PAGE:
They say that satire died the day they gave the Nobel Peace Prize to Henry Kissinger. (For those too young - or maybe too old - to remember, Kissinger was responsible for the secret carpet-bombing of Cambodia in 1969-70 during the Vietnam War). Well, for me, irony died a little death the other week when I read that prior to his recent concert in China, Bob Dylan had been asked to submit a list of songs he intended to sing; and the government had vetted this list and agreed to the concert as long as he didn’t sing ‘Blowin’ in the Wind’ and ‘The Times They Are A’ Changing’. He also, apparently, had to sign a pledge promising "not to hurt the feelings of the Chinese people" during his performances.
We all make compromises, I suppose, in regard to our own freedom to speak our mind, express ourselves, speak truth to power...that Dylan did so in the very week that the Chinese government arrested and ‘disappeared’ the activist and artist Ai WeiWei – he of the million porcelain seeds in the Tate Modern exhibition – that just compounded my sense of the demise of irony. I suddenly, and rather inexplicably, felt very old.
It’s not that I felt critical of Dylan – I recognize that compromises on our independent-mindedness for the sake of some greater good are sometimes necessary. Or at least that’s how we like to think of it. After all, we say, isn’t it part of our freedom that we accept that there are limits to our freedom? In order to do his job, Dylan agreed to a limitation on his repertoire. And he didn’t mention Ai WeiWei, even though he had the freedom once there on stage to do that. He could have said no at any point but he didn’t.
Like one of my rabbinic colleagues who was invited to write an article for the Jewish Chronicle on Pesach and freedom - but on condition she didn’t mention the Palestinians. Or like me, who signed an agreement a few years ago that if I was going to work for a particular congregation I would “respect all the decisions” of Council, colleagues but also all members of the community “at all times” – whatever that was supposed to mean.
We all have to make these choices at some stage in our lives. Maybe we grow used to making these compromises to our higher values, to our understanding of what is right and true and godly, because if we didn’t…well, that’s an interesting question: we figure we’d probably end up an outcast, or out of a job; either that, or we’d end up a saint or a zaddik - and who could bear that for very long?
These thoughts on freedom and its limitations arise of course out of the Pesach/Passover season – and in particular out of the Torah text read in Reform synagogues this Shabbat: Exodus, chapter 13. The text contains a striking play-on-words, a transparent piece of punning. ‘You have come out of Egypt, which was your beit avadim, house of slavery/servitude...’, it says (13:3). And then it goes on to describe how the people will journey towards a promised land, flowing with milk and honey, and that when they arrive there, ‘v’avadata et ha-avodah ha-zot : you shall serve this service...seven days of unleavened bread...’ (13: 5).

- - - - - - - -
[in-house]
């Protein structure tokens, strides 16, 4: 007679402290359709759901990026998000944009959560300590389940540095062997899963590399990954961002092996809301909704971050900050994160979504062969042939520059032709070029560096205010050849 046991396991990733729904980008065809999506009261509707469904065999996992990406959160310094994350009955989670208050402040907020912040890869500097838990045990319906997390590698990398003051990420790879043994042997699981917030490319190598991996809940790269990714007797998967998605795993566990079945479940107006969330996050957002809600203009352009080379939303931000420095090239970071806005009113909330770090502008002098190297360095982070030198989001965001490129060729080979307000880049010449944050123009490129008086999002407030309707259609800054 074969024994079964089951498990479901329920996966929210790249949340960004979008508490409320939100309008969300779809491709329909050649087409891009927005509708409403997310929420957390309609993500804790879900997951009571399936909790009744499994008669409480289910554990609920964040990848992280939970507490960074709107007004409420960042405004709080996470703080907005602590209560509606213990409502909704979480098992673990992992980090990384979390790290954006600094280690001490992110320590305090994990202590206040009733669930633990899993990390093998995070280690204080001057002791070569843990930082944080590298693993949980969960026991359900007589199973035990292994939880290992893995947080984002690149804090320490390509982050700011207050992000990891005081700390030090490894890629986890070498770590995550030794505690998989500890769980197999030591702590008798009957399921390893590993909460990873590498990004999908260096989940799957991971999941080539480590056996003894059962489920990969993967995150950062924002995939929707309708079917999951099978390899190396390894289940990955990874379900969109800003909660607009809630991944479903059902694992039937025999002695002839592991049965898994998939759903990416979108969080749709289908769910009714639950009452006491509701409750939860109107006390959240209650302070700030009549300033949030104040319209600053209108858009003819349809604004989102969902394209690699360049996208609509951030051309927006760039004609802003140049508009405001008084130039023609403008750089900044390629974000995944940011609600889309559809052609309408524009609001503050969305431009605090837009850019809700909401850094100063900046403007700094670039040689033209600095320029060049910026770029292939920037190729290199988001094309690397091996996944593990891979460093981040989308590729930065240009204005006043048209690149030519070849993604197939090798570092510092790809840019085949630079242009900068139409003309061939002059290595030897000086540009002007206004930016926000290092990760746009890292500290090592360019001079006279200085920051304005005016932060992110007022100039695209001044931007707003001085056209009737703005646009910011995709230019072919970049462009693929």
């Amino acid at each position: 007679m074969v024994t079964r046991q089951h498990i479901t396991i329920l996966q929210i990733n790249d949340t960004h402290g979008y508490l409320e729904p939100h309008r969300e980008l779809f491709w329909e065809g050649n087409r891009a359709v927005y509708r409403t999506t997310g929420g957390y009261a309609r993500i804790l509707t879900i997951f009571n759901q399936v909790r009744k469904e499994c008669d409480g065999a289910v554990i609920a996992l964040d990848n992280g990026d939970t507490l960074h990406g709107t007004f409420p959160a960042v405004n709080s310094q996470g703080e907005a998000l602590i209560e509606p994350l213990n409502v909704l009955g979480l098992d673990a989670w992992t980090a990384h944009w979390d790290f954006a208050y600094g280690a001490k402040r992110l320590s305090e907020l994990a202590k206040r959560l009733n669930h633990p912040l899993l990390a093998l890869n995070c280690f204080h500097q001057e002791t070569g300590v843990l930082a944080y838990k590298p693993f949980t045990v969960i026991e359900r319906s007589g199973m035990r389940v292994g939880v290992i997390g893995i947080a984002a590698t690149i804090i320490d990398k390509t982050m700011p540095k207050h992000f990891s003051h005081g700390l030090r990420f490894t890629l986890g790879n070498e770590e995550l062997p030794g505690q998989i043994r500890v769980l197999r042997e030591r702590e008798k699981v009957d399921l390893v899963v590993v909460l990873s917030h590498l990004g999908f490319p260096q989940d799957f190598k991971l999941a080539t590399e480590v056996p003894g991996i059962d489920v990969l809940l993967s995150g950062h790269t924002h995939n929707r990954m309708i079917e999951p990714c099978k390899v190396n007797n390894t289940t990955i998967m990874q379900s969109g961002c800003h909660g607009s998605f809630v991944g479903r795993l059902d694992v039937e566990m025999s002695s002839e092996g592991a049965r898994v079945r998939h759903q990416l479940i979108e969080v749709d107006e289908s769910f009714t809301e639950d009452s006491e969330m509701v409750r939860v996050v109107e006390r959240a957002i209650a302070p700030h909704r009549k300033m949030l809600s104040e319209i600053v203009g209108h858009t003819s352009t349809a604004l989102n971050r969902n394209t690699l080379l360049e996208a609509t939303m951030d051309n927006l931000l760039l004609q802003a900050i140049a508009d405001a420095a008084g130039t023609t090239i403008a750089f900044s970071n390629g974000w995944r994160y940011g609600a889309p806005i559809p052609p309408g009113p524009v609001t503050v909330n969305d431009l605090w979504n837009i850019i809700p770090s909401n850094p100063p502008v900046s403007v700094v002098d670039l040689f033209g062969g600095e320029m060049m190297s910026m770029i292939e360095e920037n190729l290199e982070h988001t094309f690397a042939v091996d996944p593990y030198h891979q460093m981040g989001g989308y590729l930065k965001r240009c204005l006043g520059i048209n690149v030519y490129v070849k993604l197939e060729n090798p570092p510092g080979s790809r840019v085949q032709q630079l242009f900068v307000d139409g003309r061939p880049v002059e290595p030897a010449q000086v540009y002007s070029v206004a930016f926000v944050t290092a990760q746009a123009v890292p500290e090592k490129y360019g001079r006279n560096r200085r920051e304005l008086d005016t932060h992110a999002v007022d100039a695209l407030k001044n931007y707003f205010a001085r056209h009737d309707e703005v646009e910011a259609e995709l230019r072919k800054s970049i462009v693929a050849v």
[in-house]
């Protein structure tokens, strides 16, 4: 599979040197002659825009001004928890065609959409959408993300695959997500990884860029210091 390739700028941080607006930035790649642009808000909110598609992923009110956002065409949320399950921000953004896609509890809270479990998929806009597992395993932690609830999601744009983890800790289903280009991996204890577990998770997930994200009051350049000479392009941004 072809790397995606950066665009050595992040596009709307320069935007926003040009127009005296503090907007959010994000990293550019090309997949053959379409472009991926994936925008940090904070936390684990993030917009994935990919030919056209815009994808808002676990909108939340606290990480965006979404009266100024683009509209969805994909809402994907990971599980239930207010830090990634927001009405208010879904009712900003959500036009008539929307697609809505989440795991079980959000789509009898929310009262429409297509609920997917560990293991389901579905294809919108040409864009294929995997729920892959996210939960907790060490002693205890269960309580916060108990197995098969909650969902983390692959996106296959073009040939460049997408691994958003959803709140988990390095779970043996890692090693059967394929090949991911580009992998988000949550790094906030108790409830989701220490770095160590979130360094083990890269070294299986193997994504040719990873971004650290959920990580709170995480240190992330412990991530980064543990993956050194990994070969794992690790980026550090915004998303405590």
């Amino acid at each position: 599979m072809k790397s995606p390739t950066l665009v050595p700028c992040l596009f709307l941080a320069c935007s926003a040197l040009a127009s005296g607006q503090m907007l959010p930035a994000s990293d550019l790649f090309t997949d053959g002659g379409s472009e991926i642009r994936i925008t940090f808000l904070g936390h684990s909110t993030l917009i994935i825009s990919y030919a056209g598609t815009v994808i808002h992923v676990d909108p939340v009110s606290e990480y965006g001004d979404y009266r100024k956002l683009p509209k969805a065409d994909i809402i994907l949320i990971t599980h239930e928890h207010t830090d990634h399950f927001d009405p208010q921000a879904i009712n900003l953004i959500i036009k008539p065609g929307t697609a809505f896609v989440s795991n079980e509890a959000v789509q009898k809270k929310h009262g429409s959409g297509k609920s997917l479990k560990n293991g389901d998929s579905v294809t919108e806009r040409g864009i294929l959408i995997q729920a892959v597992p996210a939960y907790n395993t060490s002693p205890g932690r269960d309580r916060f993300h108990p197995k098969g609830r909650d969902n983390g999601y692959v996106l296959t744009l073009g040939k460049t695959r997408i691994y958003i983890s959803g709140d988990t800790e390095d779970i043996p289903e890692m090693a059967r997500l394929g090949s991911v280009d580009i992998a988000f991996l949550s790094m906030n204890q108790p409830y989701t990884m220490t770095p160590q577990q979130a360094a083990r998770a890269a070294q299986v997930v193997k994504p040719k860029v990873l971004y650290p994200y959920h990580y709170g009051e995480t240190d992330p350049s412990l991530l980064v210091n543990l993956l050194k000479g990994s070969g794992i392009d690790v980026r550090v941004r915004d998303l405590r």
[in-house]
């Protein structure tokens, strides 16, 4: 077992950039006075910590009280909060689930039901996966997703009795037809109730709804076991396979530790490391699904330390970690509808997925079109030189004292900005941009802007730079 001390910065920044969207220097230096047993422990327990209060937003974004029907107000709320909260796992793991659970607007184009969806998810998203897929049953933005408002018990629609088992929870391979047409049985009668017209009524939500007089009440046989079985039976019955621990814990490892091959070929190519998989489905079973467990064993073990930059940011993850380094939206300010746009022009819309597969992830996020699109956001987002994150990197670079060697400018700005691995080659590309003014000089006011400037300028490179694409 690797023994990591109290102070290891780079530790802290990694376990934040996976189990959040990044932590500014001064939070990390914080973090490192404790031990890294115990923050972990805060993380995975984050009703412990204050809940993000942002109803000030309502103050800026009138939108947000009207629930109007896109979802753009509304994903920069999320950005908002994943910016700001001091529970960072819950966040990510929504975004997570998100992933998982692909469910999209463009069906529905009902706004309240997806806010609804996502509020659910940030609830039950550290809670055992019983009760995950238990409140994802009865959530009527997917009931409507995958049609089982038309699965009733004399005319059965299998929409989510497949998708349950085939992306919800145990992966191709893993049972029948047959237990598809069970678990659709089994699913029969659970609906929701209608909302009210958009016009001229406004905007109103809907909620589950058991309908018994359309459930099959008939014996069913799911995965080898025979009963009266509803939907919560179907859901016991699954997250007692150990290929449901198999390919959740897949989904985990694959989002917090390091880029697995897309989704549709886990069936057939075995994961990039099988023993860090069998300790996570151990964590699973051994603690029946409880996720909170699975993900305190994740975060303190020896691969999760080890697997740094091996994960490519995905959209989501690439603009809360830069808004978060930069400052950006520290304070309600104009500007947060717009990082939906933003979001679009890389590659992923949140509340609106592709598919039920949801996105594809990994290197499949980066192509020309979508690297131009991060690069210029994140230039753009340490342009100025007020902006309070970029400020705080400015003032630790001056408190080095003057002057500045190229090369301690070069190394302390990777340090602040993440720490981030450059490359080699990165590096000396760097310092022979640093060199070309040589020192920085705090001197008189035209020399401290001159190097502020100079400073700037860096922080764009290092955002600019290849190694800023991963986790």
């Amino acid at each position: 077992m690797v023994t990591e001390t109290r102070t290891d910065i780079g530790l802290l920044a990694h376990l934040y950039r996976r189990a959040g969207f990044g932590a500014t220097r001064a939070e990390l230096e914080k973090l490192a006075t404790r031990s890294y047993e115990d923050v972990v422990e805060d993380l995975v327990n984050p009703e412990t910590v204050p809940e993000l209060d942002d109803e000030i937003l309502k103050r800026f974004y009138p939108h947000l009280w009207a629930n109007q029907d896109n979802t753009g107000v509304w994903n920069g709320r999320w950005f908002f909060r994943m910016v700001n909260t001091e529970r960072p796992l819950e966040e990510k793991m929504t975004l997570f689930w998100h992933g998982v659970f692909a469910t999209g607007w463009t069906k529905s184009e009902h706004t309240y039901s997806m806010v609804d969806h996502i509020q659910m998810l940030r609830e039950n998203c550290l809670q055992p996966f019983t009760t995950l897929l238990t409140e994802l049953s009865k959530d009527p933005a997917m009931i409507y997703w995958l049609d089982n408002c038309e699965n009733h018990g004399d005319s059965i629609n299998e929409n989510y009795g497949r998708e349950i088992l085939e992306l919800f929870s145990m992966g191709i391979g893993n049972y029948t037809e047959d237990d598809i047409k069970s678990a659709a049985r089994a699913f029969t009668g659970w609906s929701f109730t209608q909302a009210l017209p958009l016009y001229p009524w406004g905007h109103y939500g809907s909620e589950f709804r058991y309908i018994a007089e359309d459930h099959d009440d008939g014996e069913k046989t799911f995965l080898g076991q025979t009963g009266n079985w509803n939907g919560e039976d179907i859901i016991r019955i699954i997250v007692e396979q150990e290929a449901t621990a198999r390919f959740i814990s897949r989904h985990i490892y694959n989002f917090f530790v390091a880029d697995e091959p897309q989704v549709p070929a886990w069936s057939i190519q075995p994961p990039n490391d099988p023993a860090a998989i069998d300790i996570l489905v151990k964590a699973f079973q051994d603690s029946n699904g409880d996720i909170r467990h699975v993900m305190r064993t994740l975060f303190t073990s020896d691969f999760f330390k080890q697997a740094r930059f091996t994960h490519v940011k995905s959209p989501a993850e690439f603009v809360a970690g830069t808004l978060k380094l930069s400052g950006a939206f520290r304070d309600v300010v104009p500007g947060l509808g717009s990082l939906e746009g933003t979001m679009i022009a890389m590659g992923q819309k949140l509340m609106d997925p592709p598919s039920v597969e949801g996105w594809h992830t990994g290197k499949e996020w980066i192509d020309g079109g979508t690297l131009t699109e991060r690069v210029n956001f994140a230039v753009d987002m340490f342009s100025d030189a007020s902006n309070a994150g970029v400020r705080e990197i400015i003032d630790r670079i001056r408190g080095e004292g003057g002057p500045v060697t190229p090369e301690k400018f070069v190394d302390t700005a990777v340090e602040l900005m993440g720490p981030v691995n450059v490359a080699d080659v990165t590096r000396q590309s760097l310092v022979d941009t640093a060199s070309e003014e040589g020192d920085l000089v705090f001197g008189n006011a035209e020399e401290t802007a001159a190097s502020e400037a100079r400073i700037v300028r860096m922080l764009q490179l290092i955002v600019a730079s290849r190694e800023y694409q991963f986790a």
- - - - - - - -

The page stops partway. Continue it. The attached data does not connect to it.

Slavery is behind you, the text says - so you have a kind of freedom. But this is a freedom in which one kind of avodah is to be replaced with another. Slavery to Egypt is to be replaced with servitude to something else – the laws of Pesach, the laws surrounding hametz, leaned bread. You may no longer be slaves, the text says, you may be freed from avodah , but a new kind of avodah, of service, will be required of you: service of God, service of God’s laws, service in order to remember your story, your history. The paradox around the word avodah (slavery/service) is precise, fine-tuned: you are to submit to a new kind of servitude in order to remember that you are not slaves.
So on Pesach we celebrate our freedom from servitude, yes – but this freedom is seen in the Biblical narrative, and in subsequent Jewish thinking, in a very particular way. Freedom from bondage to Pharaoh does not mean you are free to do whatever you want. That kind of freedom is an illusion. The only freedom you have is about who and what you are going to serve: are you going to serve Egypt, the state; and Pharaoh, the powers that be? Or are you going to serve God, the divine, the highest ideals and values that exist? It’s a stark choice, maybe an unwelcome choice. Do you serve man, human authority – or do you serve God, the Holy One of Israel? Do you serve the cause of oppression - or the cause of holiness?